A new day is dawning in Harlem. The place is hot. Especially with Europeans. However, most out-of-towners don't get there on the famous A train. Instead, thousands of tourists--mostly Europeans--head uptown each week on organized tours. Because I am interested in attending a Gospel church service, I choose the "Harlem on Sunday" tour.
The chaos of boarding behind us, our bus heads up the West Side into the high street numbers beyond 110th Street, where Harlem officially begins. The border is obvious--the green of Central Park stops and the graffiti starts. Though this is the English-speaking tour, everyone except me and my companion are foreigners. They hail from Austria, Denmark, France, Germany, Holland (home of the original Haarlem), and Japan. Our charming guide, Mahalia, a young Haitian woman with a dry sense of humor, fills us in on Harlem's history, telling us that until the 1830s it was a little village buried deep in the north country of Manhattan. Then, speculation turned it from an extension of Central Park into a concrete jungle.
In Harlem Heights we get off the bus to view Alexander Hamilton's meticulously kept house, and we run into some notorious local color--an African-American panhandler who is not happy that our tour guide has brought us into the hood and hurls expletives her way. He is obviously on something, and she handles the situation well. With our attention drawn to his ill behavior, we almost miss the reality beneath this cliche--the many other peaceful people strolling the neighborhood, most decked out in their Sunday best.
We get back on the bus and travel through the attractive, well maintained neighborhoods of Sugar Hill and Morningside Heights, passing the beautiful gothic City College campus (it is second only to U.C. Berkeley in number of faculty members who are Nobel Prize winners).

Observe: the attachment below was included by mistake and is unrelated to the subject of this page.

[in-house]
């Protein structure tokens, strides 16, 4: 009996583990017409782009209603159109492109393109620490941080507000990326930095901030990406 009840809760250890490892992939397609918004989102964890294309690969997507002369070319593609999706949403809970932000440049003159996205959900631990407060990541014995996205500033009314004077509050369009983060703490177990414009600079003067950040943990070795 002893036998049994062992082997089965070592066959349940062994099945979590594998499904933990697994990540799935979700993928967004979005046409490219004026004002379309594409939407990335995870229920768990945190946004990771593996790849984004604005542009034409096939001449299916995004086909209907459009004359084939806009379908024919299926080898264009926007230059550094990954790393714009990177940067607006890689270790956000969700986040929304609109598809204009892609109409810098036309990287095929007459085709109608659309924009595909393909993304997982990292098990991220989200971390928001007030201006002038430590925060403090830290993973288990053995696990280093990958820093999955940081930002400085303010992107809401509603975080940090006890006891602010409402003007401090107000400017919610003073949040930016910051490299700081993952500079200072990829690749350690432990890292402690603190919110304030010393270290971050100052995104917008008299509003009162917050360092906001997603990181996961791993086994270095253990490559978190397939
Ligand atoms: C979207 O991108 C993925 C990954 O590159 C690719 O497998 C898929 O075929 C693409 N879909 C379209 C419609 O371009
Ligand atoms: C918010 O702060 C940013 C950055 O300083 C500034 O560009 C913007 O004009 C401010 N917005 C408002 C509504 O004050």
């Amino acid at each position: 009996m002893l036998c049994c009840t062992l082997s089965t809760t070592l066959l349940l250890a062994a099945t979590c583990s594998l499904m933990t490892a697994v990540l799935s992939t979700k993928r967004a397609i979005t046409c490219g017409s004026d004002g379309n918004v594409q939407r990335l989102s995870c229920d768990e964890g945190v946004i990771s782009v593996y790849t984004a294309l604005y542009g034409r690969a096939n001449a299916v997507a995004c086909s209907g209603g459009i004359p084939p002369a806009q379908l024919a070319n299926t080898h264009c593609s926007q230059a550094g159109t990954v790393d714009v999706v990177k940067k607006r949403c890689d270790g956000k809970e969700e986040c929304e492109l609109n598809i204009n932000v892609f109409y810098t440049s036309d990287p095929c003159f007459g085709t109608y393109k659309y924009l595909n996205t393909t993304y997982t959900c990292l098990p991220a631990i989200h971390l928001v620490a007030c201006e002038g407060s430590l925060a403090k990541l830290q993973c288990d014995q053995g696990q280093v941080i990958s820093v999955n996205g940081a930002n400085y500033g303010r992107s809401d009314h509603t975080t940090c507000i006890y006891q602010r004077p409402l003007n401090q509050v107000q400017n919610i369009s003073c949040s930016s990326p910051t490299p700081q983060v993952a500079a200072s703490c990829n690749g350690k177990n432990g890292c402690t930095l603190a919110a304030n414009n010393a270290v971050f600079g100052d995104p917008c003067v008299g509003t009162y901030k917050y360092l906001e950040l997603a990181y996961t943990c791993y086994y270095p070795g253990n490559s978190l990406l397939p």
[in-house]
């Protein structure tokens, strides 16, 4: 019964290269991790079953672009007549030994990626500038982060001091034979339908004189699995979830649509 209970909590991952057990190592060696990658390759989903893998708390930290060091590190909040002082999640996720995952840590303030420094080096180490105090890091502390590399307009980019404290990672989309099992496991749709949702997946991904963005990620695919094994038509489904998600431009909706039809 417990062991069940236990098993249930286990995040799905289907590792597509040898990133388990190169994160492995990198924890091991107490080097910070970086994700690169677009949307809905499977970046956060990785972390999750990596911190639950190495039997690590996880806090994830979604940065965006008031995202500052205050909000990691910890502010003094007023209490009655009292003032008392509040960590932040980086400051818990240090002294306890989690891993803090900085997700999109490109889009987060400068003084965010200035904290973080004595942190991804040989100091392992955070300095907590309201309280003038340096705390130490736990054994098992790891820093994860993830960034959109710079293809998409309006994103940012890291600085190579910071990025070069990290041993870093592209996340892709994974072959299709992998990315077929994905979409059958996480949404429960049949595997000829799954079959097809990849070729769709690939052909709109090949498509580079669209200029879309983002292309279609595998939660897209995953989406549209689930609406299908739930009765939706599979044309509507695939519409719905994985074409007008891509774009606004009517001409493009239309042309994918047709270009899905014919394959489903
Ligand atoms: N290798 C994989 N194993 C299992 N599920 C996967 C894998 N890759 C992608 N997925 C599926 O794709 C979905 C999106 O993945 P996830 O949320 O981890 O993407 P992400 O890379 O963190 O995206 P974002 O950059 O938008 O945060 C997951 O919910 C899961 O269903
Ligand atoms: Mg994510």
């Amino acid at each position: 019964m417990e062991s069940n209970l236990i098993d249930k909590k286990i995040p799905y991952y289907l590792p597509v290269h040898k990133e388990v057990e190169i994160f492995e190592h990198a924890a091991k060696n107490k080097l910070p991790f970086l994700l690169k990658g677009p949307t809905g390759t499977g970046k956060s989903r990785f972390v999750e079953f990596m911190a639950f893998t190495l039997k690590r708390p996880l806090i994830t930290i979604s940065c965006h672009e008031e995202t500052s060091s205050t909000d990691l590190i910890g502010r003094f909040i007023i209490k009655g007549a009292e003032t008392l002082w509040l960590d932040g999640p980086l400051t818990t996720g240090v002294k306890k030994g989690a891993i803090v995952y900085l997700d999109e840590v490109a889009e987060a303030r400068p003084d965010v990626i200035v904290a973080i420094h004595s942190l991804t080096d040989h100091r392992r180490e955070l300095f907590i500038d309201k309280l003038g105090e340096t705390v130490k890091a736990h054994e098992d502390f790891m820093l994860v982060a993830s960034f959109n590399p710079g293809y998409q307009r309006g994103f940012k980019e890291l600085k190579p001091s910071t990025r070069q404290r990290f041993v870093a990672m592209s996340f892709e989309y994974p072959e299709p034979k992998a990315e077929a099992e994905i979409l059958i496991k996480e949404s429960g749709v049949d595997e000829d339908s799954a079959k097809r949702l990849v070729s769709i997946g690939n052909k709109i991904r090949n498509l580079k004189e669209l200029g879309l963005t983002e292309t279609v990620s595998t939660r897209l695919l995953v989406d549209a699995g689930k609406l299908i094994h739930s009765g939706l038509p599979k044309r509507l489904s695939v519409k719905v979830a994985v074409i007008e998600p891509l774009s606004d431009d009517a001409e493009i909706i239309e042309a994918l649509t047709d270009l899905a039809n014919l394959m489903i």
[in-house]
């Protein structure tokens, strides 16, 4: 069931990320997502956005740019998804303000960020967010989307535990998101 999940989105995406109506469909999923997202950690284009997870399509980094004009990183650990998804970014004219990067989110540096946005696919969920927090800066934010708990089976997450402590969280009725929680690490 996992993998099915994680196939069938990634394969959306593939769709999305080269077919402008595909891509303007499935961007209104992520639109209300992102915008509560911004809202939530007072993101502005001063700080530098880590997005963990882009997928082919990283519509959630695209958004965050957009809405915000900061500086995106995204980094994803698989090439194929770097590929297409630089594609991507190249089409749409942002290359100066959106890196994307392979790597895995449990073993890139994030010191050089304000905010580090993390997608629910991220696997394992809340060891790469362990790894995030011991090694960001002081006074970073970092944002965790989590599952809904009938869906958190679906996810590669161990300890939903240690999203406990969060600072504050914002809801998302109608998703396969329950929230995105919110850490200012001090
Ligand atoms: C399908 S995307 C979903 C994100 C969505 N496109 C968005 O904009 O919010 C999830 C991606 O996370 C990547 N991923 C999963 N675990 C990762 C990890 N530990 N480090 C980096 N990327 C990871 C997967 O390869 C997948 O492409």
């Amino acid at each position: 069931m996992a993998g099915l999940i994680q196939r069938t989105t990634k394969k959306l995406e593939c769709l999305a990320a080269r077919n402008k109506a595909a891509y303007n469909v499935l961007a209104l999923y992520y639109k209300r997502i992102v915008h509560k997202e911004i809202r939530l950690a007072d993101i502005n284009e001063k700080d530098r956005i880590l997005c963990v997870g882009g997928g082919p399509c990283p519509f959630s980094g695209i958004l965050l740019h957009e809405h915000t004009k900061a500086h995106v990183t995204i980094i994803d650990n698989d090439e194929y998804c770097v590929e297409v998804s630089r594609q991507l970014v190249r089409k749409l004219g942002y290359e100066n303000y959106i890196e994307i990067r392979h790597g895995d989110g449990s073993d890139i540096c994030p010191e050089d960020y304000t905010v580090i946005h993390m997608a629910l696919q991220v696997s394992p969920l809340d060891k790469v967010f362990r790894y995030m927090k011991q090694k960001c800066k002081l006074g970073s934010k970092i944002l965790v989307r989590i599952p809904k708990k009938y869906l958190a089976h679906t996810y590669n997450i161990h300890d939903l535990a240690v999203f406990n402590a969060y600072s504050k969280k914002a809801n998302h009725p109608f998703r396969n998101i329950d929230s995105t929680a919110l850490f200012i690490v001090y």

Our destination among the approximately 400 churches in Harlem is the Paradise Baptist Church, a small church with lots of heart. We file into the modest assembly hall furnished with movie theatre-style folding seats spattered with dried paint. A bulletin board tells about the church's progress in paying off its mortgage, and I assume hosting groups like ours helps toward that goal. Most of the women are dressed in white, which is traditional for church officials and ushers on Sundays when they are being honored, and the men are spiffily dressed in black suits. After a rousing song, everyone in the congregation circulates to greet the other worshipers, including us. The hugs and handshakes are so sincerely warm that I feel they are truly glad we are here. The only awkwardness seems to be with the French in our group, who naturally want to do a second air-kiss on the cheek.
There is more singing, and we sway to the rhythm, making offerings in the basket passed around as the choir sings "He's Got the Whole World in His Hands." (I notice that some of the choir members have positively angelic faces.) This is followed by a long, drawn-out rendition of "I'll Be All Right" that just about brings down the roof. Several teens in our group jump up to the beat only to be pulled back down by their parents. Anyone who was dozing is awake now. A member of the congregation is overcome and collapses. One of those women in white, this one with a nurse's cap, comes to her aid along with other members of the congregation. (Two nurses are always in attendance at these emotional services.) Due to time restraints, we are ushered out before the sermon starts, as sermons here can go on for several hours.
After stops to stroll through a leafy neighborhood, walk along wide 125th Street in front of the world-famous Apollo theater (which is open selling t-shirts and other souvenirs from the lobby), and make a pit stop in an ever-reliable McDonald's, the tour is over and we are returned to mid-town.